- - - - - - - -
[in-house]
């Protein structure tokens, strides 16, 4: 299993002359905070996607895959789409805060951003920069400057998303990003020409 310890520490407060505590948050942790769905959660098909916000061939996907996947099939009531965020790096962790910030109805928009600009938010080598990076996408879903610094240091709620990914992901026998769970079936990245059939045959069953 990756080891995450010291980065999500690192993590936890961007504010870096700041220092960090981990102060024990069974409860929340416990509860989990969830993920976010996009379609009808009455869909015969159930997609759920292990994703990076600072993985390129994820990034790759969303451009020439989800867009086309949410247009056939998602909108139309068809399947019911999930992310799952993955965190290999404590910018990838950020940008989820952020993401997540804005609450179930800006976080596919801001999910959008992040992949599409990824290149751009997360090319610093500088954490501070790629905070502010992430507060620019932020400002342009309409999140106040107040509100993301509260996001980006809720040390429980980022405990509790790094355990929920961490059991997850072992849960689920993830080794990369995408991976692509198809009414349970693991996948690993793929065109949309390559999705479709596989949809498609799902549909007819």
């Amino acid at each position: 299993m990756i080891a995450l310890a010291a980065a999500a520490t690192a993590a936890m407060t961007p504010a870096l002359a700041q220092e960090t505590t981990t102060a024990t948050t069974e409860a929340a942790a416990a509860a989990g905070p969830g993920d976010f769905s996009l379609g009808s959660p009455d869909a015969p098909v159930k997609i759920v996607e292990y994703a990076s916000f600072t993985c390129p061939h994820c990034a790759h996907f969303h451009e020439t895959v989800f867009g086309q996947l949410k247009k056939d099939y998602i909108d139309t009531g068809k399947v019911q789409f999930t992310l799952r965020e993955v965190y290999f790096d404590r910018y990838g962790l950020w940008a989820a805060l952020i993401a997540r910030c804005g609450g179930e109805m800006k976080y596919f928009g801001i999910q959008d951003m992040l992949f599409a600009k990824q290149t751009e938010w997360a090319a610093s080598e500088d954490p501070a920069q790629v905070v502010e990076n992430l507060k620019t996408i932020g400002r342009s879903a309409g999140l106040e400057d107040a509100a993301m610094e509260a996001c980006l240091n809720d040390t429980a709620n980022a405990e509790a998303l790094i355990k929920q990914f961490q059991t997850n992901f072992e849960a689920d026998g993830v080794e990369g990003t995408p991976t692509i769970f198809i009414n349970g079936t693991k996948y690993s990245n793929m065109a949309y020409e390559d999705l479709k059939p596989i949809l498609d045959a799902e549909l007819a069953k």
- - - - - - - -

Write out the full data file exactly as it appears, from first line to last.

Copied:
[in-house]
């Protein structure tokens, strides 16, 4: 299993002359905070996607895959789409805060951003920069400057998303990003020409 310890520490407060505590948050942790769905959660098909916000061939996907996947099939009531965020790096962790910030109805928009600009938010080598990076996408879903610094240091709620990914992901026998769970079936990245059939045959069953 990756080891995450010291980065999500690192993590936890961007504010870096700041220092960090981990102060024990069974409860929340416990509860989990969830993920976010996009379609009808009455869909015969159930997609759920292990994703990076600072993985390129994820990034790759969303451009020439989800867009086309949410247009056939998602909108139309068809399947019911999930992310799952993955965190290999404590910018990838950020940008989820952020993401997540804005609450179930800006976080596919801001999910959008992040992949599409990824290149751009997360090319610093500088954490501070790629905070502010992430507060620019932020400002342009309409999140106040107040509100993301509260996001980006809720040390429980980022405990509790790094355990929920961490059991997850072992849960689920993830080794990369995408991976692509198809009414349970693991996948690993793929065109949309390559999705479709596989949809498609799902549909007819």
């Amino acid at each position: 299993m990756i080891a995450l310890a010291a980065a999500a520490t690192a993590a936890m407060t961007p504010a870096l002359a700041q220092e960090t505590t981990t102060a024990t948050t069974e409860a929340a942790a416990a509860a989990g905070p969830g993920d976010f769905s996009l379609g009808s959660p009455d869909a015969p098909v159930k997609i759920v996607e292990y994703a990076s916000f600072t993985c390129p061939h994820c990034a790759h996907f969303h451009e020439t895959v989800f867009g086309q996947l949410k247009k056939d099939y998602i909108d139309t009531g068809k399947v019911q789409f999930t992310l799952r965020e993955v965190y290999f790096d404590r910018y990838g962790l950020w940008a989820a805060l952020i993401a997540r910030c804005g609450g179930e109805m800006k976080y596919f928009g801001i999910q959008d951003m992040l992949f599409a600009k990824q290149t751009e938010w997360a090319a610093s080598e500088d954490p501070a920069q790629v905070v502010e990076n992430l507060k620019t996408i932020g400002r342009s879903a309409g999140l106040e400057d107040a509100a993301m610094e509260a996001c980006l240091n809720d040390t429980a709620n980022a405990e509790a998303l790094i355990k929920q990914f961490q059991t997850n992901f072992e849960a689920d026998g993830v080794e990369g990003t995408p991976t692509i769970f198809i009414n349970g079936t693991k996948y690993s990245n793929m065109a949309y020409e390559d999705l479709k059939p596989i949809l498609d045959a799902e549909l007819a069953k």